One of the things that we have in place now - a system where we can collect that data and it can come in electronically, and one of the things that we will be doing in that tracking model is for our department to be getting that data more readily and have staff at our department also doing an assessment and an evaluation, because it should be used to determine future direction and future investments, both from the department's level and from the board. So we recognize that data is important. The figures you're talking about, the 4 to 5 per cent, those are not statistics that we want to see repeated, so we're hoping that the tracking will allow us to get a handle on what's happening and how we can address it.
MR. GLAVINE: Another area that I'd like to now go to is teacher education. I hear from the fly on the wall that perhaps the deputy minister is actually quite keen on this, and that is having a review of teacher education with the possibility that Nova Scotia may move to where other provinces already are, and that is a one-year program. I'm just wondering, is there a possibility of a review, any kind of intention at the moment of moving that way?
MS. CASEY: Mr. Chairman, to the member opposite. If I could bring a little personal contact here. I do have special interest in teacher training and the quality of teachers that we have across our province and the variety of training institutions from which they have come. We recognize at this point in time that we have four universities that provide teacher training opportunities, but we are in consultation with universities and we are continuing to do a review of that - do we have enough seats, how much time is it taking for young people to get trained as teachers, what are the qualifications, what is the quality of their training program, and what we can best do to make sure that we have the best trained people, trained in Nova Scotia, to be teachers in our schools. So that whole business of teacher training is certainly one that I will be leading, as far as a review.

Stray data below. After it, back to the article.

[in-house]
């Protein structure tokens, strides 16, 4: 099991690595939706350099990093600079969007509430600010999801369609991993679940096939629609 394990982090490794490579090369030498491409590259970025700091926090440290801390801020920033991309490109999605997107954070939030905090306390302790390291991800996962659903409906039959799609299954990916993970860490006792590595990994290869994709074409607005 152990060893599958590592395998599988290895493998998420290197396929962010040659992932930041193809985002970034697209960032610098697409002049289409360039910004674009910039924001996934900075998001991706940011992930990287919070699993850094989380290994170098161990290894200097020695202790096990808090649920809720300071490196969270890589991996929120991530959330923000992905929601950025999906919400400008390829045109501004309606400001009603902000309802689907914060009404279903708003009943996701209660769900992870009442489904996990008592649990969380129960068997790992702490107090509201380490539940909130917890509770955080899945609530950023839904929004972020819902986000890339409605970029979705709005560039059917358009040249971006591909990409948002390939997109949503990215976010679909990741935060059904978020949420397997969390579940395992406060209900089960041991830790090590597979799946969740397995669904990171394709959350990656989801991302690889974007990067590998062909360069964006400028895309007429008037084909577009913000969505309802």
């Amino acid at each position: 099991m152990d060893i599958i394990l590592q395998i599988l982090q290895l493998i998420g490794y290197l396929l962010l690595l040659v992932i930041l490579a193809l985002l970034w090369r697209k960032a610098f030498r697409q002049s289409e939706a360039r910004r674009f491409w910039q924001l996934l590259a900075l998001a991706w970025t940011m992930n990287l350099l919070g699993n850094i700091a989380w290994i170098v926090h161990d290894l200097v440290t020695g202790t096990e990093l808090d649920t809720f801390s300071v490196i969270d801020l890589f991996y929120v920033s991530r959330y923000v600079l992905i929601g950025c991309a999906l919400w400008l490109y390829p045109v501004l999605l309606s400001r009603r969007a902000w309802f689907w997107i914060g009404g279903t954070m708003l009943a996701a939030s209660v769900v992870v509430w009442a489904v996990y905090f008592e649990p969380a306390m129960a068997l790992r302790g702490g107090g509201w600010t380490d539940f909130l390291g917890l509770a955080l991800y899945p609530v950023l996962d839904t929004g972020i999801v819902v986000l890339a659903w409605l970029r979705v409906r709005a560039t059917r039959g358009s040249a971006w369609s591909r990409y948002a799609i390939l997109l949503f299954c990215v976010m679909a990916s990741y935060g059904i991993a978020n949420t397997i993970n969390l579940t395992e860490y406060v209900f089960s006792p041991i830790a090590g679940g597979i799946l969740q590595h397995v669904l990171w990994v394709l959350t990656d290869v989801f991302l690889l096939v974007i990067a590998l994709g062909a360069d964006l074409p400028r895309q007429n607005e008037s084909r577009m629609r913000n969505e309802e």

MR. GLAVINE: Mr. Chairman, through you to Madam Minister. I think Nova Scotia and perhaps other provinces are in a similar situation. I think we have a great opportunity here over the next eight- to 10-year period to capitalize on perhaps the
greatest resource for strong teacher training, and that is with the existing teacher complement that we have in the province. As you have alluded to the fact and I would concur that, overall, we do have an outstanding teaching force. However, when we take a look at the fact that 45 per cent, 46 per cent - and I just did the statistics on this yesterday - are between the ages of 45 and 55, so we have 45 per cent of our teaching force. What a great time to have a one-year program in our four universities for teacher training and a year of internship. I think the year of internship can certainly, in my view, gain from that tremendous resource that we already have in our schools.
We also know that some schools, last year, ran into difficulties with substitute teachers. There was quite a number of reports last year that a principal or a vice-principal had to spend a day in a classroom when there wasn't somebody available. What a wonderful opportunity, with an internship, to have somebody in the school who would be getting that kind of training. I'm wondering, do you know, at this stage, if the Nova Scotia Teachers Union, the Department of Education, would be positive towards that kind of concept of one year at university and a year of internship?